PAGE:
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Need some opinions

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PembrokeFire

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Kankakee, IL
Our current county dispatching system uses trunked 800 Mhz. Problem is we sit on the border of Illinois and Indiana and on the border of Kankakee and Iroquois County. Their departments are still using high and low band. We can have a brush fire with 25 departments responding and the Chief can have 4 or 5 different radios (supplied by different departments) he has to carry just to communicate with the brush trucks. It is a command nightmare! I have done some research on multi-band project 25 radios i.e. Harris and Motorola, but I can not find any pricing or reviews. We are considering several of these radio in our next AFG grant period, which is approaching soon. Please I need some opinions. Has anyone used one of these radios?
 

12dbsinad

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Mar 15, 2010
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I have "heard", and i stress that word, about performance issues with multi band radios. which from what i hear is the ability to cover all those bands on a single rubber ducky antenna. I have heard they work, but not as good as a single band radio due to the antenna. Like i said before this is hear say for me but i guess it does make some sense if you think about it and i would def do some testing before sinking in the big dollars for those radios. Its pretty impossible to cover low band through 800 and have a well radiating antenna is what i hear. Hope this helps!
 

bc780l

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Feb 15, 2005
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Ever use an ACU-1000 or TRP-1000 to cross-patch? Use in comm center, mobile trailer, or squad? Handy device to tie up to 12 or 24 systems together using COR (preferred) or VOX activation. Just a thought.

See: Raytheon Company: ACU-1000
 

code3cowboy

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Aug 22, 2006
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636
Location
CA
But 800mhz and p25 and trunking are supposed to solve this issue because they are interoperable!

Your best bet is to make everyone use the same frequencies in the same band. Think NIFC. Short of that, you can build a patch in each battalion chief vehicle, or a standalone patch either with an off the shelf expensive interoperability gateway, or a home brew patch. Either would work well.

A multi band radio would not help as it is only on one frequency at a time. He would not be able to hear the low band emergency call when he was on the 800mhz frequency.
 
Joined
Apr 21, 2004
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Location
NH
I'd ask the multi-band radios vendors for a demo radio to try and see how they work for you.

I've got a similar problem in my region and we use both the Raytheon 'patch' solution as well as a BAE solution that is the same as Ratheon but is software based. Nether are well accepted primarily based upon lack of training.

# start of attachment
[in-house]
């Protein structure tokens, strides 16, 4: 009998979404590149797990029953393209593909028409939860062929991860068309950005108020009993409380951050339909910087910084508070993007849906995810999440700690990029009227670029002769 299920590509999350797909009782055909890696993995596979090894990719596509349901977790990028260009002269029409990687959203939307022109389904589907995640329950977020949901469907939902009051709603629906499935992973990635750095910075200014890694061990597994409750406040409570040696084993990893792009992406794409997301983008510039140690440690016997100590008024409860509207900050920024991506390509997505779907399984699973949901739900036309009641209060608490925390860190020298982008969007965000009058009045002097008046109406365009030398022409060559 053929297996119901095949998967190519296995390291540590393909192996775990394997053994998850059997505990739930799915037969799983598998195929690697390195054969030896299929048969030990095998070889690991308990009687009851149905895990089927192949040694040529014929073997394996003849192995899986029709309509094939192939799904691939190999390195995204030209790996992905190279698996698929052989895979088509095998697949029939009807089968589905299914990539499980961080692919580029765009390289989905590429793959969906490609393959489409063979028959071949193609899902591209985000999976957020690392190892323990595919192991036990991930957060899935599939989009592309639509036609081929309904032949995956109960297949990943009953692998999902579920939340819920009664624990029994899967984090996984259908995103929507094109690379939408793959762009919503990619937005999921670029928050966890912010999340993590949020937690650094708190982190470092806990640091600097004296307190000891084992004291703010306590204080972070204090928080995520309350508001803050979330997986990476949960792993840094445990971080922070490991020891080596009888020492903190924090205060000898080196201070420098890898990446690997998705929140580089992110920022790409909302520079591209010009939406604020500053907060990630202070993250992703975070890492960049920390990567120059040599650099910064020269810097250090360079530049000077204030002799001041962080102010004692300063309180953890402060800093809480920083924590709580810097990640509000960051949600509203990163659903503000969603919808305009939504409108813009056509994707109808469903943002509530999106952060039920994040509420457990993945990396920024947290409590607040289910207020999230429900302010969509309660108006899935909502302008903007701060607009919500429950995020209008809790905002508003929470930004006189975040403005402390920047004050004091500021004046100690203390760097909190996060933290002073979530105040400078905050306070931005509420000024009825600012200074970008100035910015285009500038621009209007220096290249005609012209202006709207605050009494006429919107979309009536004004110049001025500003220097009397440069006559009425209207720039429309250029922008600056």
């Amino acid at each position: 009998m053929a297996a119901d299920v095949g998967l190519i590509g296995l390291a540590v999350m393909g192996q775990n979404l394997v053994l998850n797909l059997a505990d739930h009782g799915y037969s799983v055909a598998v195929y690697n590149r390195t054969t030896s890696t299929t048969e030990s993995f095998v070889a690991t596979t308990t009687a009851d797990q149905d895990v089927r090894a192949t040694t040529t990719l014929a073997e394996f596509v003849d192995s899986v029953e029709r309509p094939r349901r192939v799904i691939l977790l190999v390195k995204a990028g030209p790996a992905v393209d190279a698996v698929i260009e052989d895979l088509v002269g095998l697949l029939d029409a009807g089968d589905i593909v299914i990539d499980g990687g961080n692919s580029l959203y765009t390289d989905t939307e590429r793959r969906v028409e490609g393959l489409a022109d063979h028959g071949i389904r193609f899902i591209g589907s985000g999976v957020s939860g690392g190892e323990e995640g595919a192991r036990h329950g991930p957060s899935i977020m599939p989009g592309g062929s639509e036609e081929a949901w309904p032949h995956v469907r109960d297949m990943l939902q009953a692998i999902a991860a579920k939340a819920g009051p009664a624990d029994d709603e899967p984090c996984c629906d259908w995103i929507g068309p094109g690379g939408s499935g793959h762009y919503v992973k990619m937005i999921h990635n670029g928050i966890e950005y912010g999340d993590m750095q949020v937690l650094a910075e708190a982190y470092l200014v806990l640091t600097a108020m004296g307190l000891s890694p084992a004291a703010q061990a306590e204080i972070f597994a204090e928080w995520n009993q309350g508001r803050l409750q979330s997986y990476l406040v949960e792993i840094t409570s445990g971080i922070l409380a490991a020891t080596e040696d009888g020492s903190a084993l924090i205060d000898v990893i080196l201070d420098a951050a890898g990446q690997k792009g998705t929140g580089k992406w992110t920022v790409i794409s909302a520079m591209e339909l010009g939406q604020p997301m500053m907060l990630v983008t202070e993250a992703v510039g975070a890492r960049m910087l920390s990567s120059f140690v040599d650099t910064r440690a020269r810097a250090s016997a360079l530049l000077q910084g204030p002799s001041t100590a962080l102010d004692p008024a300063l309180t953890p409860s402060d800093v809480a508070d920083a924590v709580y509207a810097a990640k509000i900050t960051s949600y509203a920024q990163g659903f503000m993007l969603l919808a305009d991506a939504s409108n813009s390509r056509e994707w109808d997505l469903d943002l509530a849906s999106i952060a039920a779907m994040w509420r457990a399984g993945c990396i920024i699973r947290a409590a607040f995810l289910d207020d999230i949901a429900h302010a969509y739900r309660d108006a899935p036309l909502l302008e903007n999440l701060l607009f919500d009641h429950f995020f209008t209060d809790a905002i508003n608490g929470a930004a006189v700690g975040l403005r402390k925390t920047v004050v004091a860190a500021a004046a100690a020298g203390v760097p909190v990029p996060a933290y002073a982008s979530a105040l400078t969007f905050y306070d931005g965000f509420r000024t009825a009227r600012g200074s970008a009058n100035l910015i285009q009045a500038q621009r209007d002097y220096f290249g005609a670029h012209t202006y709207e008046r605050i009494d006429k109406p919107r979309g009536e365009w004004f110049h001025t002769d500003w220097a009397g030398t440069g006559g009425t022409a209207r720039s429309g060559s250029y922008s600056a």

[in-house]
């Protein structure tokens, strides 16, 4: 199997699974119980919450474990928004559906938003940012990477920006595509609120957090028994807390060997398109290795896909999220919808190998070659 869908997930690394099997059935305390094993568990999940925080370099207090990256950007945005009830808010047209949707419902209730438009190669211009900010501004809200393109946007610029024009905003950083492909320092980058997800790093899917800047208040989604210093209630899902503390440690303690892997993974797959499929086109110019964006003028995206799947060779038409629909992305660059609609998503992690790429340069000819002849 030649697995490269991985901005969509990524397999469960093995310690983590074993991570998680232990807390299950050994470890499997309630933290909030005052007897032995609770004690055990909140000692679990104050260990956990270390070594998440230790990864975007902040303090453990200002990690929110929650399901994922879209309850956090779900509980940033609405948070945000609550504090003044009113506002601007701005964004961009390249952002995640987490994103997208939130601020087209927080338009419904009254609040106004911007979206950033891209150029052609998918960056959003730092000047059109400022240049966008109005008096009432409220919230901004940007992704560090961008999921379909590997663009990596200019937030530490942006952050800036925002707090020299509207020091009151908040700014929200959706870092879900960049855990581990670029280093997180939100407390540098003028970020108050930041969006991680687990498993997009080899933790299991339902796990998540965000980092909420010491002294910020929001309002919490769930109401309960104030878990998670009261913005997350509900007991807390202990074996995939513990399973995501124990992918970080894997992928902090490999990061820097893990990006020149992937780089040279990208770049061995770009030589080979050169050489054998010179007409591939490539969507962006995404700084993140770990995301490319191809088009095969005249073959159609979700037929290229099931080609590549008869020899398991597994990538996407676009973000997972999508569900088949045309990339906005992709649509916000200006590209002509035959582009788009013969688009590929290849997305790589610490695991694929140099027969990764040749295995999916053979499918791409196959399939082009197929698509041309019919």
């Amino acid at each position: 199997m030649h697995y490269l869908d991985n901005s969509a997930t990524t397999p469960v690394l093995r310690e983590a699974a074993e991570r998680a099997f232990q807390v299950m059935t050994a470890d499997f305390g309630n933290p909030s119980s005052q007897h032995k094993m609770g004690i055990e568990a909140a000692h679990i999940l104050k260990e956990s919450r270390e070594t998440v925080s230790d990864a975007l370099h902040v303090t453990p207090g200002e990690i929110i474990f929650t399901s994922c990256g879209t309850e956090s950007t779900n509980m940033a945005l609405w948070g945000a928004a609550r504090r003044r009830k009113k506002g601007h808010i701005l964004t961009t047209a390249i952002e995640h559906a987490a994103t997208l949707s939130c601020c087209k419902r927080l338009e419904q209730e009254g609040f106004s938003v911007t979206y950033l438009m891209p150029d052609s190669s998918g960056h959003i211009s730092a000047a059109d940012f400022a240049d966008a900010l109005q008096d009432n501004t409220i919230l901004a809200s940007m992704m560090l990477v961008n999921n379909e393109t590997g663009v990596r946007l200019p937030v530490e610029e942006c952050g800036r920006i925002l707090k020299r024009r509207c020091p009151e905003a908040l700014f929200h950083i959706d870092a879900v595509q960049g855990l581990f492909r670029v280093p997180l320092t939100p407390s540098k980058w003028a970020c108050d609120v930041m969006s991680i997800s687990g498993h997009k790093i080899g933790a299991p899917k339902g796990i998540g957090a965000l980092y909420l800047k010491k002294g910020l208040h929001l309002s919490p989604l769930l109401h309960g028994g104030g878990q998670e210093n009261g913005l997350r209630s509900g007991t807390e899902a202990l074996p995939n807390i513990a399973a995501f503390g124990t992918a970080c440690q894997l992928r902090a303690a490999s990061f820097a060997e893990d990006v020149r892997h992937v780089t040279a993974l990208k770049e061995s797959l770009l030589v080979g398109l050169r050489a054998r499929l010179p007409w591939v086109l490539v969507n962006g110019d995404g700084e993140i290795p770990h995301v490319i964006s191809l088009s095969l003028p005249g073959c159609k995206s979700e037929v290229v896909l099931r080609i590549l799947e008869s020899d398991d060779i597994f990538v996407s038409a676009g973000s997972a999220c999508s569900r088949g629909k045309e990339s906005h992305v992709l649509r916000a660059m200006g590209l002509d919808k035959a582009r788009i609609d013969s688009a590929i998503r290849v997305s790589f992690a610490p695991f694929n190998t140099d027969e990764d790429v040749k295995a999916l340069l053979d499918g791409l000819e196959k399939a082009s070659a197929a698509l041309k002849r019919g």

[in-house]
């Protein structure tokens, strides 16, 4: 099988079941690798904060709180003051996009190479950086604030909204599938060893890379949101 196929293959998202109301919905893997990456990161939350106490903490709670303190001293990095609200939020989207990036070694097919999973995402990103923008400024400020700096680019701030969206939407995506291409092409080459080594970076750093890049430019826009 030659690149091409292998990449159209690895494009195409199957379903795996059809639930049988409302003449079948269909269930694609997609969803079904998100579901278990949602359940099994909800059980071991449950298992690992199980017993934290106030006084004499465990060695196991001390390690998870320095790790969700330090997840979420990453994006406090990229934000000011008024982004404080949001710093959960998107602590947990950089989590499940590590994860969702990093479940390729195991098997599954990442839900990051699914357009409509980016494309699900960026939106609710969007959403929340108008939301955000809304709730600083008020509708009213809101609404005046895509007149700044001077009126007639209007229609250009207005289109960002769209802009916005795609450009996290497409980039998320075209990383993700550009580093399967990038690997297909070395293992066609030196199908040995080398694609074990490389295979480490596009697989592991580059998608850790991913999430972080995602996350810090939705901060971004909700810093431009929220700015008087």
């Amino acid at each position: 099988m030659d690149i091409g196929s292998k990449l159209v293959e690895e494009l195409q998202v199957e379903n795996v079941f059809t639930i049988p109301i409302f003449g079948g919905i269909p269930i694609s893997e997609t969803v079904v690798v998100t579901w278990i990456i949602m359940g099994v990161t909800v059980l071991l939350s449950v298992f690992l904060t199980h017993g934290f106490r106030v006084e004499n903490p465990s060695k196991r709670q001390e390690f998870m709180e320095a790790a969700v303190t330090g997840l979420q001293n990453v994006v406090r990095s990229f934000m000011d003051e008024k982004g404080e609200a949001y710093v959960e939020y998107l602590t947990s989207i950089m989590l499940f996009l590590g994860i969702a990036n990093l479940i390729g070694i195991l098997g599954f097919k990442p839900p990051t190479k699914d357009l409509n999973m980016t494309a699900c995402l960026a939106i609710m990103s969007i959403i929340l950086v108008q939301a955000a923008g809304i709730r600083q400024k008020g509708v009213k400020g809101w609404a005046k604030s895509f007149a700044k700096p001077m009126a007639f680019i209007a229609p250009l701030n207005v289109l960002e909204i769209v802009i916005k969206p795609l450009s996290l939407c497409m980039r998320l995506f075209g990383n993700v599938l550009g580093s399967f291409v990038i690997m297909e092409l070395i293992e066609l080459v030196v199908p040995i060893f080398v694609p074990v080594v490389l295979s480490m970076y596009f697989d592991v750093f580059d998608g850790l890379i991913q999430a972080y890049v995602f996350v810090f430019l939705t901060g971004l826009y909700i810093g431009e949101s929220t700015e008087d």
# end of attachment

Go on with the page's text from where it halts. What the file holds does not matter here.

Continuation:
Generally we just unify command with one person to one radio for each bandplan and have a common tactical channel for each bandplan. Not perfect and it's a lot of resources in the command space but the IC can hand off tasks to the sub-commanders such as Accountability. Clearly it depends on the size/scope of your incidents and what fits into your command structure and division/branch segmenting.

The multi-band radios are supposed to provide a solution to these issues but I suspect they haven't solved everything. Additionally, you are still stuck with X number of channels to monitor. What happens if the IC is talking on "Channel 1" and someone needs help on "Channel 5".

Does your state/county/region have a communications group that could coordinate a comms van or a trailer full of radios to hand out at incidents like this? Smells like a grant could help. Money is somewhat simple to attain for "interoperability", it's the training and the comfort of use when the incident actually happens that becomes the failure point.

/Jeff
 
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Here's the URL for the BAE product: First Intercomm™ - BAE Systems

The latest release is a single box solution that internally has 2 radios: a radio on your band pre-configured to your fireground/tactical frequency and the other is a simple protected Wi-Fi connection that networks with other BAE boxes. The default appearance is that all BAE boxes connect to a single talk-group. The command and control function allows the IC to divide the boxes into separate talk-groups, for example into divisions or branches.

And to confuse the matter more, Cisco Systems also has a solution called IPICS. Cisco IP Interoperability and Collaboration System (IPICS) - Cisco Systems

I've seen it function but I've never used it in an active incident. It's real value is for agencies that already have a Cisco networking and IP Telephony foundation but it still is suitable for a radio-only deployment.

/Jeff
 
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